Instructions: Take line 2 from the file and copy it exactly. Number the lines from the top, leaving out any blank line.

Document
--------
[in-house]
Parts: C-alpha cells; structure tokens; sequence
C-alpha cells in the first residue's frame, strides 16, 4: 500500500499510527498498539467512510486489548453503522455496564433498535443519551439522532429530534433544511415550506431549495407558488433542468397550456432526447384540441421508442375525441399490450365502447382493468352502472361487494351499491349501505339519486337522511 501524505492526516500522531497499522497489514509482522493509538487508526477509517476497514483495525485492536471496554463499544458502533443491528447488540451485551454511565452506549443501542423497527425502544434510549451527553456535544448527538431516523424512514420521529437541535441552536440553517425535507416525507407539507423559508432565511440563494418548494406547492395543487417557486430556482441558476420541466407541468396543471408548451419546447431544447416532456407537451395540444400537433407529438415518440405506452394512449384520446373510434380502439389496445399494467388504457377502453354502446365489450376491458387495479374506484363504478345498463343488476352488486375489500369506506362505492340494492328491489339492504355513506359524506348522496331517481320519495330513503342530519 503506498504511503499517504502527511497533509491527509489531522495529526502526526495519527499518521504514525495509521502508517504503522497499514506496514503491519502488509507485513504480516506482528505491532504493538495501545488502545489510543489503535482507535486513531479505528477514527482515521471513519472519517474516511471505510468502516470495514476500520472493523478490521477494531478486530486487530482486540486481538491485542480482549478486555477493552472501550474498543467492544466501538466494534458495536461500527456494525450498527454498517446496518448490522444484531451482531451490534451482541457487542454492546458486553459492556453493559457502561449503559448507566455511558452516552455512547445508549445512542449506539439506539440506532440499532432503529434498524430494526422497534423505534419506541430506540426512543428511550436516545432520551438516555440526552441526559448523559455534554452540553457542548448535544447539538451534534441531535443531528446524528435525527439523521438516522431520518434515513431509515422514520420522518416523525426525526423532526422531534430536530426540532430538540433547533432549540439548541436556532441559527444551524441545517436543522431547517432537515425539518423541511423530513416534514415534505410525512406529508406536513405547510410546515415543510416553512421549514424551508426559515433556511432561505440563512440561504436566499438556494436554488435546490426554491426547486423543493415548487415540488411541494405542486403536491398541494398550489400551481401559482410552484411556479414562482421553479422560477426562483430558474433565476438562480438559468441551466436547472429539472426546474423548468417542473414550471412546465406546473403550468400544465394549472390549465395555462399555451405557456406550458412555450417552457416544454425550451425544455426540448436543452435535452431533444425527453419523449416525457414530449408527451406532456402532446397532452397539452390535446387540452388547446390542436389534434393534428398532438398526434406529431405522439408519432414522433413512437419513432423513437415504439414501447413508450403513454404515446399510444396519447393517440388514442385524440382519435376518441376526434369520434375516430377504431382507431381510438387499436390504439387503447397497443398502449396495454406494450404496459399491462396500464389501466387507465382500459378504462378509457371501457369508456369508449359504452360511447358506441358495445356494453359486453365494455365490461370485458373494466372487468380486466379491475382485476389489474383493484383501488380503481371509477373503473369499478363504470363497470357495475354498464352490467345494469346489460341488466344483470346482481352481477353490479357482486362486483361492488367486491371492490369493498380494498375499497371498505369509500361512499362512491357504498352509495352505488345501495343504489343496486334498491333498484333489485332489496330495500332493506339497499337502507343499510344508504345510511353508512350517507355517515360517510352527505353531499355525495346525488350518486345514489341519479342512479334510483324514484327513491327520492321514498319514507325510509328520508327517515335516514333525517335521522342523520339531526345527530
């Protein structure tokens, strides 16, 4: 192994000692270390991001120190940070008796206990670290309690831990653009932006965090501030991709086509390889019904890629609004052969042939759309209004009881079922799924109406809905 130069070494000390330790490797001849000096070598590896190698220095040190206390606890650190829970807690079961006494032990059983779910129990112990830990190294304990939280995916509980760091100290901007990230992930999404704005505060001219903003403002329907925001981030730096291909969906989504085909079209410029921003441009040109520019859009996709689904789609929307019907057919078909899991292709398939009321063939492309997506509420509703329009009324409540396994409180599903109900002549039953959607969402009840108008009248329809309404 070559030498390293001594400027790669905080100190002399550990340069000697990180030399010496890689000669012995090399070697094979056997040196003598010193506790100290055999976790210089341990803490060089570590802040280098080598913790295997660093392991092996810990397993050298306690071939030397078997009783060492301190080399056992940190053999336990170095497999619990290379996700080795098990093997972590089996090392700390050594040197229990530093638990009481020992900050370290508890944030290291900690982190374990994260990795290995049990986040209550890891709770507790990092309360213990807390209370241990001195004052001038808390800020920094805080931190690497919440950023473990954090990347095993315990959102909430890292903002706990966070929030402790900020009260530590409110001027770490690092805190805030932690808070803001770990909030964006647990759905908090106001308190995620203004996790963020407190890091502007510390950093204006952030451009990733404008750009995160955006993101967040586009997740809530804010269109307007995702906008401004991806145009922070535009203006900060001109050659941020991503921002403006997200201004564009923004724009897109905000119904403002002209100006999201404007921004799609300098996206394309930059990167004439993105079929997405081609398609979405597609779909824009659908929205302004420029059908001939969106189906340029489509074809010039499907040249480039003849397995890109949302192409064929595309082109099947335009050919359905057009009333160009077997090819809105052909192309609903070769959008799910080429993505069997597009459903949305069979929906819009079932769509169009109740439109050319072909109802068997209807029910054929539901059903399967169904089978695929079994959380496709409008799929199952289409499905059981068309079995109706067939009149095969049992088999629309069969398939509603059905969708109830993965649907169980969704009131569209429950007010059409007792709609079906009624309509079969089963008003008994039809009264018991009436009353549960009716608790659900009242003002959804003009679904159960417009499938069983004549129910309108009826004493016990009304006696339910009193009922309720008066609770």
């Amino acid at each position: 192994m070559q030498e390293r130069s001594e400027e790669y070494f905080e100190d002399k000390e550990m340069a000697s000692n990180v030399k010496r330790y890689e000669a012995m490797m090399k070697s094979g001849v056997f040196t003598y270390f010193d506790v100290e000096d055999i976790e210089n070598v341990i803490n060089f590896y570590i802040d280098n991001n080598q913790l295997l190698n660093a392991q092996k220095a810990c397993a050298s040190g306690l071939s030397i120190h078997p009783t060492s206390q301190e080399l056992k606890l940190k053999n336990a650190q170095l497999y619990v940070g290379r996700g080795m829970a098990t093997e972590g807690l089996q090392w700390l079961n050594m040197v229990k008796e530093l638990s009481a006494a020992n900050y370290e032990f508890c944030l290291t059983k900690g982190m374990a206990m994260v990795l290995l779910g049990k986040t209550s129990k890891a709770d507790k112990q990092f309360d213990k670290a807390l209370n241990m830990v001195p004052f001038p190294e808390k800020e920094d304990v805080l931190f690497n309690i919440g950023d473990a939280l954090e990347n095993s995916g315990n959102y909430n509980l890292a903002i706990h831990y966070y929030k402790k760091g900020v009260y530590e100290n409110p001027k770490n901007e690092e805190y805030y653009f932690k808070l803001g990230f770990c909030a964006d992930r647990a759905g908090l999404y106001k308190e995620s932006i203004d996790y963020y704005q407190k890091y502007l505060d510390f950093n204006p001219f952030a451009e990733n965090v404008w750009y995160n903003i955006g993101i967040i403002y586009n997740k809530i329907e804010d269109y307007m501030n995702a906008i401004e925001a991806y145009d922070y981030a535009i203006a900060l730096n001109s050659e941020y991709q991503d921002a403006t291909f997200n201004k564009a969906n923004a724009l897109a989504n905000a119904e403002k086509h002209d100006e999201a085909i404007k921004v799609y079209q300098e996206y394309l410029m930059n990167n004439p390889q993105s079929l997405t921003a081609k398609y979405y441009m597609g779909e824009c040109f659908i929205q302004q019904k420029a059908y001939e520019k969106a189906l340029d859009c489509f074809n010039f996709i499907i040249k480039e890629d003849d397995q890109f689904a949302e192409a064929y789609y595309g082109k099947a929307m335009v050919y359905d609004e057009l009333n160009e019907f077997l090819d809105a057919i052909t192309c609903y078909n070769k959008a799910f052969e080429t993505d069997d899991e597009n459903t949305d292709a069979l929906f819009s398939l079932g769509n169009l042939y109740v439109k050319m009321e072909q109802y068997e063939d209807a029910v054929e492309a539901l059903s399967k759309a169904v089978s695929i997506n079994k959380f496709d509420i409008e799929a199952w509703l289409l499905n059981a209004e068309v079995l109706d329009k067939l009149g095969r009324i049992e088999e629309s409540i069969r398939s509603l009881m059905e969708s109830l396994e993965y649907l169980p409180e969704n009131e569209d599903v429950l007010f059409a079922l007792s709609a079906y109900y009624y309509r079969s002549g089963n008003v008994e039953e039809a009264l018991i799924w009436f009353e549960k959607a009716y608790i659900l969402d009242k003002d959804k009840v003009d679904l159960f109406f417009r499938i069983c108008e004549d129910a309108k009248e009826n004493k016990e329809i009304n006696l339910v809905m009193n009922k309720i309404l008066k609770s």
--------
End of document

Parts: C-alpha cells; structure tokens; sequence